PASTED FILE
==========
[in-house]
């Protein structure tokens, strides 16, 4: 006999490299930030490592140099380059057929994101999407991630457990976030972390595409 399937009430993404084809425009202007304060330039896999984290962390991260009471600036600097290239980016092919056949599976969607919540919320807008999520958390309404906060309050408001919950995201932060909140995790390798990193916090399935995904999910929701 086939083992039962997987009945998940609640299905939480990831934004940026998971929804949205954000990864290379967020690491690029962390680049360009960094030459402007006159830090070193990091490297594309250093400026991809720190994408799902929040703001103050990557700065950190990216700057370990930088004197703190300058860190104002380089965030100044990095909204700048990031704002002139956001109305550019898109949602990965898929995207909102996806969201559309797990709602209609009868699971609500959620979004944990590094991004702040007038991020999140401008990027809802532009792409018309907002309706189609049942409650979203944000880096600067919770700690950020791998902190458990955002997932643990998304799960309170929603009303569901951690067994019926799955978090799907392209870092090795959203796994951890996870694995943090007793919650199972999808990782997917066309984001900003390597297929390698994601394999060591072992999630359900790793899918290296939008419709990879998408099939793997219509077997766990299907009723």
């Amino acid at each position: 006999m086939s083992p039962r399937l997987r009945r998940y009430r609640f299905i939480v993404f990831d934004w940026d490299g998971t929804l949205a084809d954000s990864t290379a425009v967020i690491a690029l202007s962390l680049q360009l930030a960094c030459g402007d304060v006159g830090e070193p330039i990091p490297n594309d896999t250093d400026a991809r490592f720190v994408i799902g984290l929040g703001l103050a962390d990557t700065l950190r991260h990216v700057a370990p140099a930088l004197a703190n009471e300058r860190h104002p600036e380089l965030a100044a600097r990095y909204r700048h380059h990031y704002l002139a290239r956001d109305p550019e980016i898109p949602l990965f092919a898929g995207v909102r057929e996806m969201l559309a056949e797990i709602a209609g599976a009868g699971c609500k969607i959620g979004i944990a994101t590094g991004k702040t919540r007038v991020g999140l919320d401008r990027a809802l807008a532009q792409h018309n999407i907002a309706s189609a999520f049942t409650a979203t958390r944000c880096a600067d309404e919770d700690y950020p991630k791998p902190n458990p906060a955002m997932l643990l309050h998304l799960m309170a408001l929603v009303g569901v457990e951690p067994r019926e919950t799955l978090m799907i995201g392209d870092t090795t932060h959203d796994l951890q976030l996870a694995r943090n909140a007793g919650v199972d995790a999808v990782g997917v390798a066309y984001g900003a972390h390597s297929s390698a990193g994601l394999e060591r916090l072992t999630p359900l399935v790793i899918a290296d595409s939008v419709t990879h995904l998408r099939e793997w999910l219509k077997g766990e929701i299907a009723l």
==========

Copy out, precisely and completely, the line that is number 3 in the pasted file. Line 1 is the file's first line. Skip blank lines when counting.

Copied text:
């Amino acid at each position: 006999m086939s083992p039962r399937l997987r009945r998940y009430r609640f299905i939480v993404f990831d934004w940026d490299g998971t929804l949205a084809d954000s990864t290379a425009v967020i690491a690029l202007s962390l680049q360009l930030a960094c030459g402007d304060v006159g830090e070193p330039i990091p490297n594309d896999t250093d400026a991809r490592f720190v994408i799902g984290l929040g703001l103050a962390d990557t700065l950190r991260h990216v700057a370990p140099a930088l004197a703190n009471e300058r860190h104002p600036e380089l965030a100044a600097r990095y909204r700048h380059h990031y704002l002139a290239r956001d109305p550019e980016i898109p949602l990965f092919a898929g995207v909102r057929e996806m969201l559309a056949e797990i709602a209609g599976a009868g699971c609500k969607i959620g979004i944990a994101t590094g991004k702040t919540r007038v991020g999140l919320d401008r990027a809802l807008a532009q792409h018309n999407i907002a309706s189609a999520f049942t409650a979203t958390r944000c880096a600067d309404e919770d700690y950020p991630k791998p902190n458990p906060a955002m997932l643990l309050h998304l799960m309170a408001l929603v009303g569901v457990e951690p067994r019926e919950t799955l978090m799907i995201g392209d870092t090795t932060h959203d796994l951890q976030l996870a694995r943090n909140a007793g919650v199972d995790a999808v990782g997917v390798a066309y984001g900003a972390h390597s297929s390698a990193g994601l394999e060591r916090l072992t999630p359900l399935v790793i899918a290296d595409s939008v419709t990879h995904l998408r099939e793997w999910l219509k077997g766990e929701i299907a009723l």